Empowering the Landscape
We all have a role in promoting the wellbeing of young people.
We know that many Jewish professionals who work with youth are still in their early 20s themselves and, as “near peers,” often lack the skills to promote adolescent mental health.
Our goal is to train more than 8,000 Jewish professionals, parents and — perhaps most importantly – teens in camps, synagogues, schools, immersive travel experiences and youth groups in a variety of methods to build resilience and identify those who might need extra support, all through a Jewish lens. Over the next three years we aim to dramatically expand mental health first aid, a certificate course grounded in prevention, so that thousands will learn to identify the warning signs of mental health crises, offer empathetic support and feedback, and to encourage them to access a professional caregiver.
The peer-to-peer dimension of this work is equally crucial. Young people most often turn to their friends first when they need help or advice, and we are responding to this tremendous opportunity by training and empowering hundreds of young people with the skill and language they need to support their friends who may be struggling.
At the same time, there is a serious shortage of mental health professionals across the country, given the huge increase in need and with the high degree of burnout during the pandemic, leading to even longer waiting lists for those who do need professional support. To address this challenge, NJHSA is offering training to Jewish Family Service agencies’ clinicians on evidence-based modalities that do not rely on individual therapy as well as offering a clinical training program for early-career clinicians and others who want to learn best practices in working with youth and their families. Additionally, NJHSA is working to create a ‘clinical bench’ by partnering with programs in graduate social work, counseling and psychology to create a pipeline of clinicians motivated and trained to work with teens and young adults in the Jewish community.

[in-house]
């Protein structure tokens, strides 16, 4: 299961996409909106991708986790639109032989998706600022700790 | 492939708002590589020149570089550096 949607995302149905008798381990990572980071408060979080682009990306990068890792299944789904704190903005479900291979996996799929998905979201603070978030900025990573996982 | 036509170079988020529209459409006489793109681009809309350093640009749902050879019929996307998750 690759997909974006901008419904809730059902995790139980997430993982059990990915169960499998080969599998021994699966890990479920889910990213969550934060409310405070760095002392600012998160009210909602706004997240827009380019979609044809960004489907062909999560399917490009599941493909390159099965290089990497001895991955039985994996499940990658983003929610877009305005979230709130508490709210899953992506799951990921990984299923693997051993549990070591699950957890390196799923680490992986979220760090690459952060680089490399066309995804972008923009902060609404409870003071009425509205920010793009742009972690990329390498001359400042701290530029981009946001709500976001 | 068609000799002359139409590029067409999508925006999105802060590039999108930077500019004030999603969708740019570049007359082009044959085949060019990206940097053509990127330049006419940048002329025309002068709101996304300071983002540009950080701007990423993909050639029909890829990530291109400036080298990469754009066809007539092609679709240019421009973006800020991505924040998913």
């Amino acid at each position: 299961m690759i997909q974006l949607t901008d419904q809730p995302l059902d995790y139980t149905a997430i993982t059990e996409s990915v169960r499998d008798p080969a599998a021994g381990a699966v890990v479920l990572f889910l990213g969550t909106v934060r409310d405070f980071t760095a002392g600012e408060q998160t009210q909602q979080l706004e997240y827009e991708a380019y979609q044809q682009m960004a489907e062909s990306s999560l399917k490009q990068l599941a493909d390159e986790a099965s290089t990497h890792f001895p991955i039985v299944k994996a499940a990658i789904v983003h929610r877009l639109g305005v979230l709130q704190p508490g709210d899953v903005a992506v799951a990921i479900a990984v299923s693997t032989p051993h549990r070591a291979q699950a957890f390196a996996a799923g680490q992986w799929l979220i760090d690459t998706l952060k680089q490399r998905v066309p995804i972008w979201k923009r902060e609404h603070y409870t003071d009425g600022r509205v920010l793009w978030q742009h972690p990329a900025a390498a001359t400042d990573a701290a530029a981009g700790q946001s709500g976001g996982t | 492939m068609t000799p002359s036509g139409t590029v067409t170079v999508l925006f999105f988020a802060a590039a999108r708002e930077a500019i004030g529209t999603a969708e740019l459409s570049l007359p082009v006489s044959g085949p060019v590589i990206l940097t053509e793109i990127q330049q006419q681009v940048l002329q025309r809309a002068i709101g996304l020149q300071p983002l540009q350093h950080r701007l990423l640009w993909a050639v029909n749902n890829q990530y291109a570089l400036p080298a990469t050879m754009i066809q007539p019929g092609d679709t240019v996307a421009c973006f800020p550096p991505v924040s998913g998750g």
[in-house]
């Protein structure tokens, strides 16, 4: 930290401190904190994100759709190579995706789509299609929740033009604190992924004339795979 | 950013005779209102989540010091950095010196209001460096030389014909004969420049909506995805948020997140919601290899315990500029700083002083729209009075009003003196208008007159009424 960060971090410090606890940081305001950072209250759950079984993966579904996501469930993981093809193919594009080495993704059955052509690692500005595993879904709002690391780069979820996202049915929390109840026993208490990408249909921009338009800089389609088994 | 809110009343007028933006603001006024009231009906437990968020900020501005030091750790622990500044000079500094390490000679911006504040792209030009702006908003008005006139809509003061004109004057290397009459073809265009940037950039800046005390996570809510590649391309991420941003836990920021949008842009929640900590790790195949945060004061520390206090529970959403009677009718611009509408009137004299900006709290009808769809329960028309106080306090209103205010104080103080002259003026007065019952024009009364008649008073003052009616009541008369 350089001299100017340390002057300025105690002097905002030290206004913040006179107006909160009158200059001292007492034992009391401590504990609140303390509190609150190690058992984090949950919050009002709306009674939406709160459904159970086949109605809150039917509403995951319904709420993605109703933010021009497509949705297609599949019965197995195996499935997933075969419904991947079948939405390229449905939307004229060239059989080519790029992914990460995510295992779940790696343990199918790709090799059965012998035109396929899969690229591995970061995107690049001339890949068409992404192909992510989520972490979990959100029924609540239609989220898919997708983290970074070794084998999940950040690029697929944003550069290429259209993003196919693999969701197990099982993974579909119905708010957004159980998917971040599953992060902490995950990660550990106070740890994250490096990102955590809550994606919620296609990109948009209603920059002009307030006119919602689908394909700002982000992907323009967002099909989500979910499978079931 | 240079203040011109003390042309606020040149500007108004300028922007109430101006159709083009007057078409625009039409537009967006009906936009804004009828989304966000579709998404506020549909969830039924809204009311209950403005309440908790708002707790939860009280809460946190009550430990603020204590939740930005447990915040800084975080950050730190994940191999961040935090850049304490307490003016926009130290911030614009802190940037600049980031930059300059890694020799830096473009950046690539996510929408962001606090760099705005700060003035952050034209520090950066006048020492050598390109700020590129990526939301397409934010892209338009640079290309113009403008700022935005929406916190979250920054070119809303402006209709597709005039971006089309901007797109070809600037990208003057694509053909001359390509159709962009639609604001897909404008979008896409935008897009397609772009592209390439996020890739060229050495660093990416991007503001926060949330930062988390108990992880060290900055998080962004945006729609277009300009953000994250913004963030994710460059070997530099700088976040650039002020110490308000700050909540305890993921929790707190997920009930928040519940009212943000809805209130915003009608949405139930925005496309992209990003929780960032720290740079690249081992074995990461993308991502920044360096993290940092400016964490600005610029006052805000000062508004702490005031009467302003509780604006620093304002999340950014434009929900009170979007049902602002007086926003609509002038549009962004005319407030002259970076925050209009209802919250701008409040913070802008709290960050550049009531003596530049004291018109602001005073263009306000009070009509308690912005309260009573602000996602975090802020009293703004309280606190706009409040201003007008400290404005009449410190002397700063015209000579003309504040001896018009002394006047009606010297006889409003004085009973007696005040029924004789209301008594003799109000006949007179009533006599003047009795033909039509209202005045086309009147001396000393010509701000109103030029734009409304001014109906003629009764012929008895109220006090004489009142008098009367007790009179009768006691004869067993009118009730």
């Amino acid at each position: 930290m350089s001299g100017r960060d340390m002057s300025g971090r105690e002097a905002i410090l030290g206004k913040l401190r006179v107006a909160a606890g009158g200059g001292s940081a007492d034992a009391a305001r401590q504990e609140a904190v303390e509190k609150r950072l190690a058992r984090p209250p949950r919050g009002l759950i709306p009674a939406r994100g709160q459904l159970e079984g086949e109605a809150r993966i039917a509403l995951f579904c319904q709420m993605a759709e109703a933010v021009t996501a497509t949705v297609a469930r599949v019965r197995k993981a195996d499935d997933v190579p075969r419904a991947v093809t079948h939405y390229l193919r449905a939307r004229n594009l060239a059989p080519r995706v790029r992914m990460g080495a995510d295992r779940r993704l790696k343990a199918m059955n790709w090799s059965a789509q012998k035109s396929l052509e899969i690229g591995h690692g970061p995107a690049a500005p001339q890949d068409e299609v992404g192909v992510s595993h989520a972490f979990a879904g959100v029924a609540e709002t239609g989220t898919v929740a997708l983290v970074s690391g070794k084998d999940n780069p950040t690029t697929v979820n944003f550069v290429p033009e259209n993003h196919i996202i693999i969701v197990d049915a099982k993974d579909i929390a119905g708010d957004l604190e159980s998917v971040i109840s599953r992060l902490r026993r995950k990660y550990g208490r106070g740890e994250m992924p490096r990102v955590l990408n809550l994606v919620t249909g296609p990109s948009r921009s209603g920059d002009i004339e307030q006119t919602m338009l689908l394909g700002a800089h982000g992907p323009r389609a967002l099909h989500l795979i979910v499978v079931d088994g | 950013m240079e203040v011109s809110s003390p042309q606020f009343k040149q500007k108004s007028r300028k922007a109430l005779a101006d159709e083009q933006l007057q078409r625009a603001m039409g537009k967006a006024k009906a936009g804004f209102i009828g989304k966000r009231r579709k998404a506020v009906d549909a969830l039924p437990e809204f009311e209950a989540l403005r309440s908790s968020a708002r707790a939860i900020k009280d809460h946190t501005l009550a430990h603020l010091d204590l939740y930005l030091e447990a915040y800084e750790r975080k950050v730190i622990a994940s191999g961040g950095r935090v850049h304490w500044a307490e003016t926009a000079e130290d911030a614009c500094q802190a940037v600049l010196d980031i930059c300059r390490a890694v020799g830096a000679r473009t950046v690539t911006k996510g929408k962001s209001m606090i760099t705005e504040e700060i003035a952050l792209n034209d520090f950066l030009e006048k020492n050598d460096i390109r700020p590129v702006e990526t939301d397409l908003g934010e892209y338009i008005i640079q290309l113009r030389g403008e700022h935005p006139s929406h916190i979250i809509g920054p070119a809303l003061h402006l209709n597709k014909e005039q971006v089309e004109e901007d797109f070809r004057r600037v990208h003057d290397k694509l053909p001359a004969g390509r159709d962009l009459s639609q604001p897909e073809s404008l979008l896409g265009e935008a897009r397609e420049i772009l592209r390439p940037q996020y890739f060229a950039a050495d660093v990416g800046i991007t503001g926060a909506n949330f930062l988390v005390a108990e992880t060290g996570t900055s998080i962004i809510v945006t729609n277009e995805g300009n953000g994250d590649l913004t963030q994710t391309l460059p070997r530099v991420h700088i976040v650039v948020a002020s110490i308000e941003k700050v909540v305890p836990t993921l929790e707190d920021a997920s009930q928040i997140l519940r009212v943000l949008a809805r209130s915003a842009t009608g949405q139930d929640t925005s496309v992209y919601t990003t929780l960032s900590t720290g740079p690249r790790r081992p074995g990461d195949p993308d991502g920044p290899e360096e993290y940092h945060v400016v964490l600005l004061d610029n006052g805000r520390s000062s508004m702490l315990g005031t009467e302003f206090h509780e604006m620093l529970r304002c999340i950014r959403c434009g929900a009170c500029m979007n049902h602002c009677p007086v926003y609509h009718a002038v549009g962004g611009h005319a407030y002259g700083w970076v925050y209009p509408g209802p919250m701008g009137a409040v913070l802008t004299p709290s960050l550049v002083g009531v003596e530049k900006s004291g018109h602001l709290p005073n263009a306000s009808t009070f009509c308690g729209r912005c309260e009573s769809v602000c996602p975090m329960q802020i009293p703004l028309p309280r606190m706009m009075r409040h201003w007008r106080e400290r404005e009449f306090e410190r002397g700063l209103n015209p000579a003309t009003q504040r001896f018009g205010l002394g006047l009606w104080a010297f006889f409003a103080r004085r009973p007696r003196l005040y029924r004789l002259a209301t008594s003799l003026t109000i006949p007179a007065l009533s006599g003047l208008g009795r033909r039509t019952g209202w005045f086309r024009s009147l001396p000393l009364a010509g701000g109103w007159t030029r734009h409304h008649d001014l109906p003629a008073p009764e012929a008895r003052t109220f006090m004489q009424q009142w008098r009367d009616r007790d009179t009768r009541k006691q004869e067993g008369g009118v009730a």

By increasing awareness of the resources provided by Jewish social service agencies, we can ensure a continuum of mental health and wellness resources in local communities.
Spreading Innovative Interventions
The strategy is complemented by a Special Incentives Grant Fund, which aims to catalyze regional funders and scale innovative models, increase capacity and develop new grassroots programs.
These grants are intended to fund a wide range of ideas and approaches, including local landscape scans/needs assessments, establishing local Resiliency Roundtables, hosting regional conferences on youth wellbeing, creating peer-to-peer programs for student support, and develop new or adapt existing powerful digital resources and apps for teens and young adults.
Finally, we are spearheading a national research project to help identify pathways to wellbeing in the Jewish community. The data that is collected over the next three years will enhance our understanding of the intersection of Jewish tradition and wisdom, family dynamics, and societal influences in the lives of Jewish youth, and help inform future investments in this growing space.
BeWell: A Place of Hope and Action
Healing is a focus of much of contemporary Jewish life. BeWell is a center of both hope and action, providing tools to ensure our young people live full and meaningful lives – supported by the strength of the Jewish community and newly-empowered caregivers and role-models.
For more information on BeWell visit www.jewishtogether.org/bewell.
Sara Allen is associate vice president of community & Jewish life at Jewish Federations of North America.
Reuben D. Rotman is the president & CEO of the Network of Jewish Human Service Agencies.